pass we sum up all incoming gradients. There is another method called ':=' (using parameter overloading) to set a tensor.

class Tensor extends ComputationNode {

def fwd = value

def :=(x: DMat) = valueOpt = Some(x)

def reset = {
}

}


For example, using this implementation we can build a simple logistic regressor
val x = Tensor
val w = Tensor
val b = Tensor

w := DenseMatrix.rand[Double]( 100, 1)
b := DenseMatrix.zeros[Double](1,  1)

val logistic = sigmoid(Addition(InnerProduct(x, w), b))

x := input
val result = logistic.fwd
val error  = - (label - result)

logistic.bwd(error)

w := w.value - 0.01 * w.gradient
b := b.value - 0.01 * b.gradient

In the example, we first initialize some tensors and then define the computation graph. Setting the input we compute the result of the computation and then push the error back through the graph. In the end, we update the weights and biases. This can be seen as one step of stochastic gradient descent.

## Implementing a Generic Feed Forward Layer and a small Calculation Domain

In order to have an easier job of defining computations we now implement a small domain specific language in order to create the graph. We use parameter overloading. We now define a wrapper class around computation nodes that enables us to write expresssions such as: sigmoid(Computation(x) * w + b.) The class basically holds the computation so far. If we call the '+' function, we chain the compuation so far with the new compute node using an add node as a parent and return a new computation. In this way we can also implement a wrapper for a feed forward neural network.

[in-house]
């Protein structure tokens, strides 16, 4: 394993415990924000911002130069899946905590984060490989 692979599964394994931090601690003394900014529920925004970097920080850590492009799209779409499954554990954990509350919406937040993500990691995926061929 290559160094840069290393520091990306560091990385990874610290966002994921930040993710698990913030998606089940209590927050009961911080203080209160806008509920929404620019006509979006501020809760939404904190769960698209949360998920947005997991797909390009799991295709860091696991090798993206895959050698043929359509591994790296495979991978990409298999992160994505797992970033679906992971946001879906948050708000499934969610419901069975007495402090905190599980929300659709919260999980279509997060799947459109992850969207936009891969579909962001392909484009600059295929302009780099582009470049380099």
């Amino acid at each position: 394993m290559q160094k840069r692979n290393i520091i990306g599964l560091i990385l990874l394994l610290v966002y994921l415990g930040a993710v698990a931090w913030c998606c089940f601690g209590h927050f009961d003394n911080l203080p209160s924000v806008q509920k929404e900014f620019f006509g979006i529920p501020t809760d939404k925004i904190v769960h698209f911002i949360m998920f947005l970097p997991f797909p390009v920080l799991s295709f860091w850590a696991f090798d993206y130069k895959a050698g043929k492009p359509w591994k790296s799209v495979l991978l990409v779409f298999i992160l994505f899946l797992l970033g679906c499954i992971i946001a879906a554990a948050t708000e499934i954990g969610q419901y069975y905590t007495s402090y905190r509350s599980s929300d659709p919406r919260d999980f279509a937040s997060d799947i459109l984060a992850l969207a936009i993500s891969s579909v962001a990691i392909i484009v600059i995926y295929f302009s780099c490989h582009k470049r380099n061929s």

class Computation(val x: ComputationNode) {

def +(y: ComputationNode): Computation = new Computation(Addition(x, y))

def *(y: ComputationNode): Computation = new Computation(InnerProduct(x, y))

}

object Computation {

def apply(x: ComputationNode): Computation = new Computation(x)

def sigmoid(x: Computation): Computation = new Computation(Sigmoid(x.x))

}

case class FeedForwardLayerSigmoid(x: ComputationNode, w: Tensor, b: Tensor) extends ComputationNode {

final val Logit = Computation(x) * w + b

final val Layer = Computation.sigmoid(Logit).x

def fwd = Layer.fwd

def bwd(error: DMat) = Layer.bwd(error)

def update(rate: Double): Unit = {
w := w.value - (rate * w.gradient)
b := b.value - (rate * b.gradient)